The planet is new, but it’s already on Wookieepedia thanks to a mention in Ultimate Star Wars, which has another connection to someone new. Possible spoilers, if you consider really basic things spoilers.
Rogue One nabbed two Oscar nominations today, for Visual Effects and Sound Mixing. Big Shiny Robot has a couple of statements from John Knoll and sound designer Chris Scarbosio. As for Star Wars alumni, Natalie Portman has received her third nomination, this time for lead in Jackie. She won the category for Black Swan in 2011.
→ It says sad things about the state of women’s paychecks in Hollywood that it’s actually news that Felicity Jones was by far Rogue One’s highest-paid cast member. A more bizarre wrinkle: Jones has a single sequel option in her contract. (Though I’m not sure why THR brings up “a young Luke Skywalker stand-alone” in relation to that, considering that the only speculation regarding Luke and Jyn was Jossed by the film itself.)
Latino Review has dropped Da7e Gonzales’ Friday column early, and it features more (and clearer) pictures of the second X-wing, as well as a few details on how the starfighters figure in.
The ships may be real, but the plot/character stuff? I shrug. But I will note that it does sound like something (someones?) who could be primed for a spin-off.
As for the other big bombshell (so to speak) of the week, I’m already sick of the Death Star crap that’s floating around the J.J. Abrams pic from the other day. That well is dried up, thanks in no small part to Return of the Jedi. The part of me that railed against the fetish back in the days of Kevin J. Anderson is wary, but I wouldn’t count out a superweapon of some kind. But an actualfax Death Star? No matter what you believe about the Empire itself, it’s not so far-fetched that there are a ton of Star Destroyers with similar light packages and shiny floors still around.
Yes, some pockets of resistance have recently emerged to the retro-heavy looks we’ve seen thus far, but let’s give them a tad more credit than recycling an idea for the third time. Remember, we haven’t seen the full package yet, and somehow I doubt they brought in Doug Chiang and Iain McCaigjust to touch up some old McQuarrie pieces.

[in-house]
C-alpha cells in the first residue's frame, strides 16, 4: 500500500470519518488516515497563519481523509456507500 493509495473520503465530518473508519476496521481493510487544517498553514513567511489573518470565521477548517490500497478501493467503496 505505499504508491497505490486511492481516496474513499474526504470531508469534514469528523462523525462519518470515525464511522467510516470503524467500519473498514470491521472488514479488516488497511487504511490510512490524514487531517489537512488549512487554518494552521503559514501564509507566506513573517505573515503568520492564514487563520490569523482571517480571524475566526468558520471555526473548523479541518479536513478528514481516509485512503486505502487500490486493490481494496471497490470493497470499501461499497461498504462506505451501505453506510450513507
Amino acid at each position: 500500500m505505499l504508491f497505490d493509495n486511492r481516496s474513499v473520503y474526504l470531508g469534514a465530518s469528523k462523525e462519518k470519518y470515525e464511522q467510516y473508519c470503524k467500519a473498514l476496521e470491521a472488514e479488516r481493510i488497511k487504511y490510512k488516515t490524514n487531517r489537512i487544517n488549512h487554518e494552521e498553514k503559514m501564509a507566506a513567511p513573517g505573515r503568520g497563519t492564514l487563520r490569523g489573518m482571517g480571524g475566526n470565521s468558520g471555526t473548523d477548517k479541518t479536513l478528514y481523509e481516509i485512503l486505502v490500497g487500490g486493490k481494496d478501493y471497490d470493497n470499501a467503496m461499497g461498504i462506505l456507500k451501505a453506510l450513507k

Ryder Windham has written over fifty Star Wars books, across the spectrum from comics to junior books to hefty reference books. His latest book, the Death Star Owner’s Technical Manual, came out this week as a Haynes manual, and focuses on the saga’s favorite armored space station. Windham spoke with me about the new book, illustrated by Chris Reiff and Chris Trevas, who had worked previously with Windham on the Haynes Millennium Falcon Owner’s Technical Guide which came out in 2011. Here’s the interview with Ryder Windham about the new Death Star reference book:
Calling Earth an unimaginatively named planet, the press statement quotes both Governor Tarkin and Admiral Motti on their views for why our world has decided against building the Death Star, and smoothing over any concern about that design flaw that was cited by the White House.
The construction of the Death Star has been estimated to cost more than $850,000,000,000,000,000. We’re working hard to reduce the deficit, not expand it.
The Administration does not support blowing up planets.
Why would we spend countless taxpayer dollars on a Death Star with a fundamental flaw that can be exploited by a one-man starship?
With plenty of links, Shawcross continues the response with examples of what the U.S. is doing to develop other Star Wars-esque technologies, including laser-wielding robots on other planets (Mars Rover), and fostering greater interest in STEM careers.
Probably another key consideration would be the additional security risk to prevent the Death Star plans from being stolen.